San Francisco voters could soon become the official guardians of the allowable height limits for The City’s prized waterfront property.
It appears more than enough signatures to place an initiative on waterfront height limits on the June ballot were submitted Monday to the Department of Elections. If the measure is approved, proposed developments that exceed current Port of San Francisco height regulations would be forced to receive voter approval. Waterfront height limits generally range from 40 to 105 feet.
While 9,702 valid signatures were required, proponents submitted 21,067, which were gathered in the past three weeks by 400 paid or volunteer workers. The department has 30 days to certify them. The effort comes on the heels of voters soundly defeating in November the 8 Washington St. luxury condo waterfront development, which the Board of Supervisors had approved.
The measure, though impacting the entire waterfront, would most immediately impact the Golden State Warriors arena project, as well as the Giants’ development plans. Arena project organizers announced they have pushed back plans at least a year beyond 2017.
Both the Giants and the Warriors haven’t publicly taken a position on the ballot measure. Some have suggested they won’t wage a campaign to counter the June effort and will instead focus their resources on what could soon become required ballot measures for their respective developments.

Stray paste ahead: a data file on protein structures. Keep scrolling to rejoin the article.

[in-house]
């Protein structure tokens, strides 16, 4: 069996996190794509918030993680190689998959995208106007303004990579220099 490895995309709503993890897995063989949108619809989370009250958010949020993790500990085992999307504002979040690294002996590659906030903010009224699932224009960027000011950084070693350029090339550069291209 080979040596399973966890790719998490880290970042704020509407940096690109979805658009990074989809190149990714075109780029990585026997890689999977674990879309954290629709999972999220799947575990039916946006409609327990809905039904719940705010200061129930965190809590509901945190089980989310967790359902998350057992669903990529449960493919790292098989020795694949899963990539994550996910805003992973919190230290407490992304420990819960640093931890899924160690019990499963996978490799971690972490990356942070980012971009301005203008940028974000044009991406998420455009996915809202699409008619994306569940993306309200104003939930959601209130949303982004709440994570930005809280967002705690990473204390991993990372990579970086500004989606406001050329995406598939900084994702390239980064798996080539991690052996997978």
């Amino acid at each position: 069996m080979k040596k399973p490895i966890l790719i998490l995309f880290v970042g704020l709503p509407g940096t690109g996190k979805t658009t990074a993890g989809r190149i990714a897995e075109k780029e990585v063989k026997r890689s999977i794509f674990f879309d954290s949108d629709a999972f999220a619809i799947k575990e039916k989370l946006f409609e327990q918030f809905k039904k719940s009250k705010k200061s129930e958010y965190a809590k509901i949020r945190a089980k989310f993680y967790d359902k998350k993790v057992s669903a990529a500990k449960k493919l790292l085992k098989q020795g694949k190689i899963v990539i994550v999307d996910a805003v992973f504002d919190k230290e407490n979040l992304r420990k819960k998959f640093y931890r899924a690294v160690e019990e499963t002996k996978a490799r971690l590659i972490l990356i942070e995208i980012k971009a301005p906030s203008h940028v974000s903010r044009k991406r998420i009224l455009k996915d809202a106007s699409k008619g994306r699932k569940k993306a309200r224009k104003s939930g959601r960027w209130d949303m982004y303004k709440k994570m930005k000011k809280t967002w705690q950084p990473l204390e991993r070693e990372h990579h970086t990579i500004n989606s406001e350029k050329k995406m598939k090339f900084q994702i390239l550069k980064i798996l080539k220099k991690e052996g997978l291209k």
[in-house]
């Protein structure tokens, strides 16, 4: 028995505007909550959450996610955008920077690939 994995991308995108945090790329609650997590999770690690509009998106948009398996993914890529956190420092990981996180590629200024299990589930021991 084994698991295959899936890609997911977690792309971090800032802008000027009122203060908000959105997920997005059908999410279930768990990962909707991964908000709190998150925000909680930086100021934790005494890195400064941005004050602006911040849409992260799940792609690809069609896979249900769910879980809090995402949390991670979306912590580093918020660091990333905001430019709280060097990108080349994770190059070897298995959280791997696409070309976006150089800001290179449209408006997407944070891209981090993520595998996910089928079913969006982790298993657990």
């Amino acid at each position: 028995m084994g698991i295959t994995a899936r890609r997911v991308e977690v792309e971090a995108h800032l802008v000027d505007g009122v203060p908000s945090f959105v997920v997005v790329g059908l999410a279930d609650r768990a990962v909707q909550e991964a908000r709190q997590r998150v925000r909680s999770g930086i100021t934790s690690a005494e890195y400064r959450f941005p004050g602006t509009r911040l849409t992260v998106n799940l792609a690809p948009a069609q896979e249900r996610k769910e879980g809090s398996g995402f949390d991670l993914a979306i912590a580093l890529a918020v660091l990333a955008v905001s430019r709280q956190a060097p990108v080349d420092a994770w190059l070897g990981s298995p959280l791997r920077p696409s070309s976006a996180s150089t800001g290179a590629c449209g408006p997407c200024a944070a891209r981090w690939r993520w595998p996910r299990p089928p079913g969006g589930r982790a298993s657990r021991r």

“This is really a voter revolt against the overdevelopment of our waterfront, plans to rewrite the city rules to build high rises and blow off the existing height limits,” said the measure’s campaign manger, Jon Golinger. “This is a measure to give people the voice in the process.”
Key signers include Assemblyman Tom Ammiano, state Sen. Mark Leno, former Mayor Art Agnos and Board of Supervisors David Campos and Eric Mar, according to Golinger.
Another notable proponent is Becky Evans, the Sierra Club SF Bay Chapter chair. The Sierra Club has also endorsed the measure as a group and is against the Warriors arena.
Evans said that the effort isn’t about any one specific project but the Warriors’ development is a good example of the problem. “It doesn’t belong there. It is too big. The traffic impacts with the neighborhood would be very bad. It would also bring a lot of air pollution to the neighborhood that is already suffering. It has no maritime uses,” Evans said.
Mark Bittner, author of the book “Wild Parrots of Telegraph Hill,” who also lives in that neighborhood, was on hand to support the campaign. “The development of the waterfront has gotten ridiculous,” Bittner said. “The town’s changing its character. I’ve been here since ’73 and it used to be a lot more interesting place. It’s gotten very expensive to live here. I don’t find wealthy people that interesting frankly.”